Wayne E. Cornett - singular readings

Steven Avery


“Singular Reading of the Firsthand Scribe of Codex Sinaiticus in the Gospels: A Test Case in Scribal Habits,”
PhD dissertation. Mid-America Baptist Theological Seminary;

“Singular Readings of the Firsthand Scribe of Codex Sinaiticus in John 1-6: A Test Case in Scribal Habits.'’
2008 ETS Southeast Regional Meeting. Cordova, TN;

“The Christology of Philippians 2:6-11,” 2007 ETS Southeast Regional Meeting, Graceville, FL:

Multiple articles in Kurian, George Thomas and Mark A. Lamport, eds.,
Encyclopedia of Christianity in the United States. Rovvman & Littlefield Publishers, 2016.


Steven Avery

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Dissertation or Thesis

Singular readings of the firsthand scribe of Codex Sinaiticus in the Gospels: A test case in scribal habits (2009)
Cornett, Wayne E.   Mid-America Baptist Theological Seminary ProQuest Dissertations Publishing,  2009. 3388879.
https://www.proquest.com/docview/30...83A466DPQ/1?sourcetype=Dissertations & Theses


In an attempt to gain insight into the habits of the first hand scribe of Codex Sinaiticus and to make some observations concerning scribal habits in general based on actual data, this dissertation studies the singular readings of Sinaiticus in the Gospels. The singulars are listed and then classified into the following categories: additions, omissions, substitutions, transpositions, harmonizations, and miscellaneous errors. These statistics are used to understand the propensity of the scribe to commit certain errors.

This dissertation is composed of nine chapters. The first chapter provides a basic introduction to the paper. The second chapter, "Methodologies and Methodology," provides an overview and critique of different studies that have utilized singular readings. The methodology that this study uses is developed and defended by the overview and critique of the previous studies. The third chapter presents a description of Codex Sinaiticus including matters of its origin, discovery, physical makeup, and its scribes. Chapters four through seven list the singular readings of Matthew, Mark, Luke, and John respectively. Each chapter concludes with a statistical analysis of the variety of errors the scribe made in the singulars of that Gospel. The eighth chapter compiles the data derived from the previous four chapters and provides a statistical analysis of the variety of errors the scribe made in the singulars. The final chapter focuses on implications for textual criticism. The weight that textual critics should give this manuscript is considered. Further, the data from this study is compared with other studies (mainly Colwell, and Royse), and contrasted with commonly accepted canons of scribal habits.

This dissertation argues that the study of singular readings is the best way to study the habits of scribes. The author concludes that the habit of the scribes of Sinaiticus is in contradiction to modern statements and practice of lectio brevior potior. He argues that since the same contradiction is found in the habits of numerous other scribes from a variety of studies, the canon should be reconsidered. At the least there should be a return to the well qualified statement of the canon by Griesbach. He further argues that there are difficulties and dangers with his canon that could be avoided by pursuing a canon similar to that suggested by Royse.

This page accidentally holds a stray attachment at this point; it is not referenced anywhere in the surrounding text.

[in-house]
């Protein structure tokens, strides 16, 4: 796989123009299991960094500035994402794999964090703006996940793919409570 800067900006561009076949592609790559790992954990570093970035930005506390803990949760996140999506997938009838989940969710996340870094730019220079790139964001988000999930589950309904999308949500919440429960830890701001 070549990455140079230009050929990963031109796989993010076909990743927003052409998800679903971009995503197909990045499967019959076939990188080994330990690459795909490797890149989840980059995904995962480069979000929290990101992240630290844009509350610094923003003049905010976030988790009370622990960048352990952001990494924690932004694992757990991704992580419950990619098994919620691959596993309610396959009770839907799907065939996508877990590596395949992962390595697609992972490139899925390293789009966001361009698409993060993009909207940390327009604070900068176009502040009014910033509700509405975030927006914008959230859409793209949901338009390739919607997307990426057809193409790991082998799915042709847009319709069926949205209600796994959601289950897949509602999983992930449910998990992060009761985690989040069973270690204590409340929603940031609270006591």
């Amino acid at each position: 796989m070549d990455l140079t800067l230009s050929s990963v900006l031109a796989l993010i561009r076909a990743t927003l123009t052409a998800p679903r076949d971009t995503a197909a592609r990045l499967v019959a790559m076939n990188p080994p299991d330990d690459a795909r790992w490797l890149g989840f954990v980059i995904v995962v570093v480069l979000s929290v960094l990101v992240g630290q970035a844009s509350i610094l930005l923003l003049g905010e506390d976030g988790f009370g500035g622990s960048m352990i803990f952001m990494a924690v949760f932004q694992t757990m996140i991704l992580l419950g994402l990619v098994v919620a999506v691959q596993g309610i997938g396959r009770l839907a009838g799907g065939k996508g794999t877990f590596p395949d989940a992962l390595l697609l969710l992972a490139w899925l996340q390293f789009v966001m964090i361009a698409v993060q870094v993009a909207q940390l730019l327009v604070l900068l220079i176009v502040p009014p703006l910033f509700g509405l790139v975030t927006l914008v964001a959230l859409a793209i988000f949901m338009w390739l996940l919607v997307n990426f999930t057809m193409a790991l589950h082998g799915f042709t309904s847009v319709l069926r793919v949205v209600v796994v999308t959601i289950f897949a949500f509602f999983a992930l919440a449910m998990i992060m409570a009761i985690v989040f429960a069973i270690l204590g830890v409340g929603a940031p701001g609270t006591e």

Steven Avery

Elijah Hixson
Both Peter Head and Wayne Cornett have discussed scribal habits in Mark’s Gospel in Sinaiticus,70 but there
are differences between them regarding several singular readings. Regarding the
omission in Mark 1:32-34, Head regards it as a singular omission of sixteen words,
because of an omission in Codex Washingtonianus.71 On the other hand, Cornett
considers it an omission of eighteen words.72 Regarding Mark 15:46, Head considers the
singular to be a harmonization to Matthew 27:60,73 while Cornett sees it as a
harmonization to Matthew 27:33.74 Additionally, the overlap of Cornett and Jongkind
reveals some differences. Jongkind sees the reading of Sinaiticus at Luke 12:29 as a
harmonization both to context and to Matthew 6:31,75 but Cornett understands it as a
harmonization both to context and to Matthew 6:25.76 Jongkind sees the singular in
Sinaiticus at Luke 2:2 as an editorial reading,77 but Cornett sees it as a word order
variation with the addition of a moveable-ν.78 Although it is still possible to see general
trends in scribal habits across multiple studies, works that are undertaken by different
scholars betray the subjective judgments of their authors and cannot be compared as if
they are empirically equal.

70Peter M. Head, “The Gospel of Mark in Codex Sinaiticus: Textual and Reception-Critical
Considerations,” TC 13 (2008): 1–38; Wayne E Cornett, “Singular Readings of the Firsthand Scribe of
Codex Sinaiticus in the Gospels” (Ph.D. diss., Mid-America Baptist Theological Seminary, 2009).
71Head, “The Gospel of Mark in Codex Sinaiticus,” 25.
72Cornett, “Singular Readings,” 63.
73Head, “The Gospel of Mark in Codex Sinaiticus,” 23.
74Cornett, “Singular Readings,” 77.
75Jongkind, Scribal Habits of Codex Sinaiticus, 230.
76Cornett, “Singular Readings,” 96.
77Jongkind, Scribal Habits of Codex Sinaiticus, 232.
78Cornett, “Singular Readings,” 83
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